2012 – the year of the primary, the election, the Diamond Jubilee, the superstorm, the flying dictator, the escaped dissident, the embassy attack, the empty chair, the tech protest, the Olympics, and dozens of other stories already forgotten. It was a busy year and a terribly volatile one, too. Which of these stories will actually matter five years from now? By my count, three:
Earlier this month the National Intelligence Council released its Global Trends 2030: Alternative Worlds report — a document that comes out once per presidential administration — mapping out likely geopolitical trends over the next two decades or so. As usual, it’s a must-read, offering comprehensive analysis of the disparate factors that will drive global politics through 2030.
Eurasia Group is posting our favorite political risk articles of the week on Foreign Policy, which I’d like to share here as well. As always, feel free to give us your feedback or selections @EurasiaGroup or @IanBremmer. This is being reprinted from ForeignPolicy.com.
Entering 2012, we were staring at a host of critical elections and transitions in countries that represent about half the world’s gross domestic product. You would think those elections and political handovers would have been some of the most important events of 2012. Yet they were largely red herrings.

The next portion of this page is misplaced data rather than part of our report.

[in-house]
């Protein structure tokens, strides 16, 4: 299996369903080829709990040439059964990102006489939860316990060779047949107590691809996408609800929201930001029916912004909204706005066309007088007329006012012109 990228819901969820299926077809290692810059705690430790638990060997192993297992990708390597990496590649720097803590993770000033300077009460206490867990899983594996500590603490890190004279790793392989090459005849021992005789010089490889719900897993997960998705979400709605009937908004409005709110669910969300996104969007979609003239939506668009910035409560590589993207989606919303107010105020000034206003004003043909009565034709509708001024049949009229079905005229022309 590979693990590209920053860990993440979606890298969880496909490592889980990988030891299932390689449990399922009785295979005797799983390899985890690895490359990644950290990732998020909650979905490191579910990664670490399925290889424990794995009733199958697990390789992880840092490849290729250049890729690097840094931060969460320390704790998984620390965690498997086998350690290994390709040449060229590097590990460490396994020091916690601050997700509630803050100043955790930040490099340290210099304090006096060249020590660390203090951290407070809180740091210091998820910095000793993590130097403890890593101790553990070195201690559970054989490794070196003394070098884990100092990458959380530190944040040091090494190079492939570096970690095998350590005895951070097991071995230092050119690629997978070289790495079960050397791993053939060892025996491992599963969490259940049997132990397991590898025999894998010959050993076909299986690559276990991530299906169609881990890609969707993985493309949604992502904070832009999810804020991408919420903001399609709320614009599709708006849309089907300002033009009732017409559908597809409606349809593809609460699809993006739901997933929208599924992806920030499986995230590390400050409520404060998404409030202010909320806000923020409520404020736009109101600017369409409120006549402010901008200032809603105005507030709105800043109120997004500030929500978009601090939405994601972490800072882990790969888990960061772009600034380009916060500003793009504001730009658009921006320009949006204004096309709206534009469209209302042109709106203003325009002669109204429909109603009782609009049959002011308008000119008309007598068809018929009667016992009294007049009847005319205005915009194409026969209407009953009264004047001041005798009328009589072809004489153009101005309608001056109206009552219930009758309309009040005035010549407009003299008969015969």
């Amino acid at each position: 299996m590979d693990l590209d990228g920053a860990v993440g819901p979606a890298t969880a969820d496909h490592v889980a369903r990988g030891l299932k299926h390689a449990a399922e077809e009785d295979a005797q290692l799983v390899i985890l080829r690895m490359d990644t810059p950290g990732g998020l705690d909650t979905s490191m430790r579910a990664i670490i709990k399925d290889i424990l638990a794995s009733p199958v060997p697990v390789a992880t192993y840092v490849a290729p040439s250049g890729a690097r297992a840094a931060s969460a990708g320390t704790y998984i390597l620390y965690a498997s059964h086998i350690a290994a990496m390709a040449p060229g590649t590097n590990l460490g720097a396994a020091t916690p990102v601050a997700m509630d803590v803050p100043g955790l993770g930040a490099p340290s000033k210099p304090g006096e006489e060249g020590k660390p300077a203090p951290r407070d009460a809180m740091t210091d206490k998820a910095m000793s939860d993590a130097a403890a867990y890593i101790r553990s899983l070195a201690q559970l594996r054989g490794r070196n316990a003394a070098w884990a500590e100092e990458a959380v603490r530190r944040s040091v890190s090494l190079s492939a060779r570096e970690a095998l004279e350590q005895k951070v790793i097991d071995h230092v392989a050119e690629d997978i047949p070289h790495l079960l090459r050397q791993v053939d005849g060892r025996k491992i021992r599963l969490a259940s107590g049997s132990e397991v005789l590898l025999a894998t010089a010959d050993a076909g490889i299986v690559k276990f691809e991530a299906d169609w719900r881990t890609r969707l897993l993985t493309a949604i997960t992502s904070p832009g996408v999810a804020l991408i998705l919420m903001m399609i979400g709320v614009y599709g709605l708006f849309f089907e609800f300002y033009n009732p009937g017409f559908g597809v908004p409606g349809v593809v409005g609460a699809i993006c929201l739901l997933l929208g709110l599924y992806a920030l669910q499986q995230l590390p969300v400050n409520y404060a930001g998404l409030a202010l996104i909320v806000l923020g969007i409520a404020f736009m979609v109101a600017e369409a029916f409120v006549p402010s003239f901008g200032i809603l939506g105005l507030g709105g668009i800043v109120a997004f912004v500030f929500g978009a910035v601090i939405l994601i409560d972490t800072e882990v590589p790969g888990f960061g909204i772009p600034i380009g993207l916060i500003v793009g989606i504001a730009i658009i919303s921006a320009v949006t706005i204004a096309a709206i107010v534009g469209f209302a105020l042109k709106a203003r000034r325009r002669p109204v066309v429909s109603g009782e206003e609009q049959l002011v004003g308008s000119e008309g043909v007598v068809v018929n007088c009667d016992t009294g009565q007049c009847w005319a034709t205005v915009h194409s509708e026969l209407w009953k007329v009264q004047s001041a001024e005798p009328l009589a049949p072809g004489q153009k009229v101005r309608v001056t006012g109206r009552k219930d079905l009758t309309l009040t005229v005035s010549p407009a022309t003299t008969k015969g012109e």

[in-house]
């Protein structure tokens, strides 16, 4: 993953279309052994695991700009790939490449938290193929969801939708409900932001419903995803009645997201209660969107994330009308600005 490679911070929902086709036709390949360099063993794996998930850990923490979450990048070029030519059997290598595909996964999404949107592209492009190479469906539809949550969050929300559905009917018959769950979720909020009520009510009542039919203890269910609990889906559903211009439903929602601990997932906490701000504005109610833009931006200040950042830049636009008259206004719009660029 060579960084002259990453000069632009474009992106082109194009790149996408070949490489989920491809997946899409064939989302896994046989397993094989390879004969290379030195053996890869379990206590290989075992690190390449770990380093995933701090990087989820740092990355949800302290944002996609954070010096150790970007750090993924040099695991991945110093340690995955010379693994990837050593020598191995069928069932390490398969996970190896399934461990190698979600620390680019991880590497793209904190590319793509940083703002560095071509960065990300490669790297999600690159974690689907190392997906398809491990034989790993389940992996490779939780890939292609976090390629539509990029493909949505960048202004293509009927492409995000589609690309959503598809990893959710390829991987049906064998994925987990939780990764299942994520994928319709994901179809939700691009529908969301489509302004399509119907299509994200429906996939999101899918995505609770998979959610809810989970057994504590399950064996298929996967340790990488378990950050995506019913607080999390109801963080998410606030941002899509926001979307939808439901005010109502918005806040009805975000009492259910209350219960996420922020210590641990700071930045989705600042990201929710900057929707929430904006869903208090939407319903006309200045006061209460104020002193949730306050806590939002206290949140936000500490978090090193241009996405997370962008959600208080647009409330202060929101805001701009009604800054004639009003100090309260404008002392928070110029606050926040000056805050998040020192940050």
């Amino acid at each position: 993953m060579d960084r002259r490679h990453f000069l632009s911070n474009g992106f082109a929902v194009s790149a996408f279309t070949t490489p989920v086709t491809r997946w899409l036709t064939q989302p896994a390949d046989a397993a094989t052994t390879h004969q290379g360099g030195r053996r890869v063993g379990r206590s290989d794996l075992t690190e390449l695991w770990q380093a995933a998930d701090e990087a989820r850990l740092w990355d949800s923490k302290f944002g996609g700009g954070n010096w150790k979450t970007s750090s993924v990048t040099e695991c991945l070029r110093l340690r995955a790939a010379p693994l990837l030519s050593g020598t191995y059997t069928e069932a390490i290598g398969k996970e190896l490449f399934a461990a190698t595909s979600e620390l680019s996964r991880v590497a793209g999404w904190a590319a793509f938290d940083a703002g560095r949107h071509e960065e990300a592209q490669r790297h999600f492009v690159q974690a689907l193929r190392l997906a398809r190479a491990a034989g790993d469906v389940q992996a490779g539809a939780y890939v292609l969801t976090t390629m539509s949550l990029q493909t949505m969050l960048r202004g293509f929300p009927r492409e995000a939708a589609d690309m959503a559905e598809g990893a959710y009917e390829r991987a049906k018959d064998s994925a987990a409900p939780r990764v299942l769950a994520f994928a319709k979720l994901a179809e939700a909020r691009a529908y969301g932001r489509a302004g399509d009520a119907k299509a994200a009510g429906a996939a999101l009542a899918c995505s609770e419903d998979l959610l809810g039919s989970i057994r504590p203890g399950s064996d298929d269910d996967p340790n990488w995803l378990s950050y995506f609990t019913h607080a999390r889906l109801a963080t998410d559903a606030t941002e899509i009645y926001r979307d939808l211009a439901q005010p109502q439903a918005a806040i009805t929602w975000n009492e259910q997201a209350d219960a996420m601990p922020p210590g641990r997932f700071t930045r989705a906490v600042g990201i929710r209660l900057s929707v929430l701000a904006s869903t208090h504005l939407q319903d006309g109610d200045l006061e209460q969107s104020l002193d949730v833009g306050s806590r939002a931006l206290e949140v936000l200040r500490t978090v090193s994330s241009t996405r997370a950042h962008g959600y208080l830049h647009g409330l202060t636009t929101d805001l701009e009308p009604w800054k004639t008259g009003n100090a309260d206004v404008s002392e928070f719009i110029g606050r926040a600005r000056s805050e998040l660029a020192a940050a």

Eurasia Group just started posting our favorite political risk articles of the week on Foreign Policy, which I’d like to share here as well. As always, feel free to give us your feedback or selections @EurasiaGroup or @IanBremmer. This is being reprinted from ForeignPolicy.com.
In a country balanced on the precipice of a “fiscal cliff,” we sure are talking a lot about the next secretary of state. In his second term, President Barack Obama will also likely have to name a new treasury secretary, defense secretary, transportation secretary, Securities and Exchange Commission chairman and Central Intelligence Agency director, at the least. But, despite an imminent fiscal cliff, suffocating unemployment and a widening disparity of wealth across the United States, it is the anticipation of Hillary Clinton’s replacement that has sparked the most discussion.